The board requested that Superintendent John Deasy return on March 8 with alternatives that save jobs and prevent program cuts, instructing him to work with the state, his staff and unions to develop a proposal. Deasy must prepare a revenue-generating parcel tax referendum to be voted on June or November ballots, or the March 2013 ballot.
The superintendent also was allowed to prepare layoff notices for non-tenured early education teachers and support staff, a precautionary process required in case of cuts. Cuts could impact about 5,000 employees, including teachers and classified personnel, who could receive pink slips. For the fourth consecutive year, the board has approved the dismissal of thousands of teachers in its effort to balance the district’s budget.
“Of all of LAUSD’s programs, adult education gives the highest return on the lowest investment,” Hawkins said. “Adult ed. is very, very efficient. It is only 2 percent of the LAUSD budget. Adult ed. has 2.8 percent of the district’s schools and centers, yet adult ed. accounts for 27 percent of the district’s student enrollment.
“Adult ed.is awarded grants and earns federal funding. In 2010, 11 were for a budget of $170 million. Adult ed. returned over $26 million to the LAUSD general fund.” About 350,000 adult education students would be affected throughout the district. Early education and arts programs also are in danger.
The board was considering banking on $557 million proposed state and local revenue initiatives, making $194 million cuts and using $362 million in new revenue sources, or make $557 million in cuts.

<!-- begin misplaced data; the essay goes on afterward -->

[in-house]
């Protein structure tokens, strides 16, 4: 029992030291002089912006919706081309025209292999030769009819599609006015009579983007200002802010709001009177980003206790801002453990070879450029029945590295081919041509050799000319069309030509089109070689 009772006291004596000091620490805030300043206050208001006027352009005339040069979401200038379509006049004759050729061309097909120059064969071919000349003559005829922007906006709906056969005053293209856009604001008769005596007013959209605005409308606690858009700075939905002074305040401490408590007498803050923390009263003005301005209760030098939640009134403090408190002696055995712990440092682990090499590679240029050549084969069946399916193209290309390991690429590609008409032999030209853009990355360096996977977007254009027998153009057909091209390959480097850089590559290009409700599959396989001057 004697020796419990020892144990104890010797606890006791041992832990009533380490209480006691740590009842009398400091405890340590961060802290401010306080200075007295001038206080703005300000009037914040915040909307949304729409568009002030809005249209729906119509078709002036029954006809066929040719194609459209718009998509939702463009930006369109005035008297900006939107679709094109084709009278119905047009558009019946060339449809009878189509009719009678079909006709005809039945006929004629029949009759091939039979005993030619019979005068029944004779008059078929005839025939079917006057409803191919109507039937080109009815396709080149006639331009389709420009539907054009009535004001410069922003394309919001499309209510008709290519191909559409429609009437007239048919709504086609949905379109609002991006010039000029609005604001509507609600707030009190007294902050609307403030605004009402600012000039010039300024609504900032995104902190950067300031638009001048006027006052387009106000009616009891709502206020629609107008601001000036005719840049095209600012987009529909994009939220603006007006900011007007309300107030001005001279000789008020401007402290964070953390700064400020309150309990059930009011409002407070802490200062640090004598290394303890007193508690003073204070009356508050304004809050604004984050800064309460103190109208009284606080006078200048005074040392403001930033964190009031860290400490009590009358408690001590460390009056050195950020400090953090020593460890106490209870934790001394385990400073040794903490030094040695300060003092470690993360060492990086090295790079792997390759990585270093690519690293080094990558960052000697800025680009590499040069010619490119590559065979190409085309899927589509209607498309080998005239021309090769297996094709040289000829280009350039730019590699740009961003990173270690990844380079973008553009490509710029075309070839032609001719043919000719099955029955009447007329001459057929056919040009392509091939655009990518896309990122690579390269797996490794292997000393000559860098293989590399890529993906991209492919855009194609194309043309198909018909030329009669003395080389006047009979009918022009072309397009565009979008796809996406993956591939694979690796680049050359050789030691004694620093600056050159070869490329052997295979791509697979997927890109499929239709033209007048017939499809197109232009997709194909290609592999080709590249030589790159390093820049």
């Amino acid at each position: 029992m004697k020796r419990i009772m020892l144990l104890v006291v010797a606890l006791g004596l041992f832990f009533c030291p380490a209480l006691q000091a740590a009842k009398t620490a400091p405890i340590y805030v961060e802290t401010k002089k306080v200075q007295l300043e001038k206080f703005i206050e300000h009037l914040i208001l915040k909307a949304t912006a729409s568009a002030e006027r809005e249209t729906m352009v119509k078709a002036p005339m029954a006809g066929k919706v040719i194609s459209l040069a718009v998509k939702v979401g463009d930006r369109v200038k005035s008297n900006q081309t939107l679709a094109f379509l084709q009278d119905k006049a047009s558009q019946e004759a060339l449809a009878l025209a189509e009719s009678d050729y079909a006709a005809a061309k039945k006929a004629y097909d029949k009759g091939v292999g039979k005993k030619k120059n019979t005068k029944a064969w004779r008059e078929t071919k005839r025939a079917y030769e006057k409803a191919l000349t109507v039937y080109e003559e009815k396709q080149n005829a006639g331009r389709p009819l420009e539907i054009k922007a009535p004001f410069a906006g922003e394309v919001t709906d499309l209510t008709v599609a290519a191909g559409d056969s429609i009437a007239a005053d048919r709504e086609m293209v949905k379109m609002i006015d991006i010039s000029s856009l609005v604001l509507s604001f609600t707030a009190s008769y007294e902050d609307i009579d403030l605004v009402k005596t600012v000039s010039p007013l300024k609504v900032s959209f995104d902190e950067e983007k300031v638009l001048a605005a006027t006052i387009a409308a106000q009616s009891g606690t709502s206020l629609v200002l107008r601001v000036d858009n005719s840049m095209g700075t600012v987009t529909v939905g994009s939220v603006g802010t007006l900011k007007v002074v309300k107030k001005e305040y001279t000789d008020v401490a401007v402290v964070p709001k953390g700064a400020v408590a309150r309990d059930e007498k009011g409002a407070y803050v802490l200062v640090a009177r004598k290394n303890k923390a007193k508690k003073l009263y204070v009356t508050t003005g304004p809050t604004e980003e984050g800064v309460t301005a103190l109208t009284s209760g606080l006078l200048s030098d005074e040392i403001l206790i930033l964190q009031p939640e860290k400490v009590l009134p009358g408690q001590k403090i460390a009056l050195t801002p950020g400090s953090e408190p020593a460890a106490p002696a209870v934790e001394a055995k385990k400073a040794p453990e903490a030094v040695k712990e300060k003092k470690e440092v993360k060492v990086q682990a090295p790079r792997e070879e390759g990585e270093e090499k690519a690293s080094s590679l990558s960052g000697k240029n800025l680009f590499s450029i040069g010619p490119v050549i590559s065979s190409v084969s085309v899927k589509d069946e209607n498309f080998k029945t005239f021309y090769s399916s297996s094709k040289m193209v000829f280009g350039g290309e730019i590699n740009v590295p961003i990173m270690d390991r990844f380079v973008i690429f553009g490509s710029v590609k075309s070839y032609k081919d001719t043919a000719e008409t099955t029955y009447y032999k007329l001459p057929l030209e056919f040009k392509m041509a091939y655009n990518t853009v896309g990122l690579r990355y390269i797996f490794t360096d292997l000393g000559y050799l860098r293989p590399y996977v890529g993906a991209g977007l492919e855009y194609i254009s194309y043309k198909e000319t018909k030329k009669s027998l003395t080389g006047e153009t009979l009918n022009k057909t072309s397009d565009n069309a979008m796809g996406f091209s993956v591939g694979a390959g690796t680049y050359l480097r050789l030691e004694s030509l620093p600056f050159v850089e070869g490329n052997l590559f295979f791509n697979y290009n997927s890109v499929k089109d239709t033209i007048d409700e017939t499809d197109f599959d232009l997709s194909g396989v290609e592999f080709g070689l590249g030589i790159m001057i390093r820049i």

This past December, Gov. Jerry Brown announced $134.5 million cuts in programs for adult education. In reality, the cuts would total $269 million because the state provides matching funds to the district.
In the past three years the district has cut about $2 billion and is facing about a $500 million deficit.
More than 3,000 students signed a letter asking for district’s support in maintaining adult education, many of whom joined educators on Feb. 14 to demonstrate against the proposal at the board meeting.
Marco Vásquez, a 31-year-old student at Harbor Occupational Center is one of those students. He said that he arrived to the United States from Nayarit, Mexico 11 years ago, was working two jobs and had no direction.
“As soon as I got into Harbor Occupational Center, finally I had direction,” said Vásquez, waving his ASE certification. “All the programs here honestly work and they deliver. I have proof right here; I have my certificate."
Not only has his experience at the center made it possible to build a secure financial future for him and his family, there also have been secondary effects.
“I grew as a person,” he said. “My self-esteem went up, I never struggle for money anymore and I can see that if they shut down the classes, it’s going to make a huge impact in other people,” he said.
So far, he’s attained certificates in brakes, electrical, engine performance and engine repair. He needs to complete five more certifications for automotive technology. In an economic environment as tough as this one, skills in automotive technology is still in high demand.
“What it means is that the program works,” he said. “If it works for me, it can work for anybody."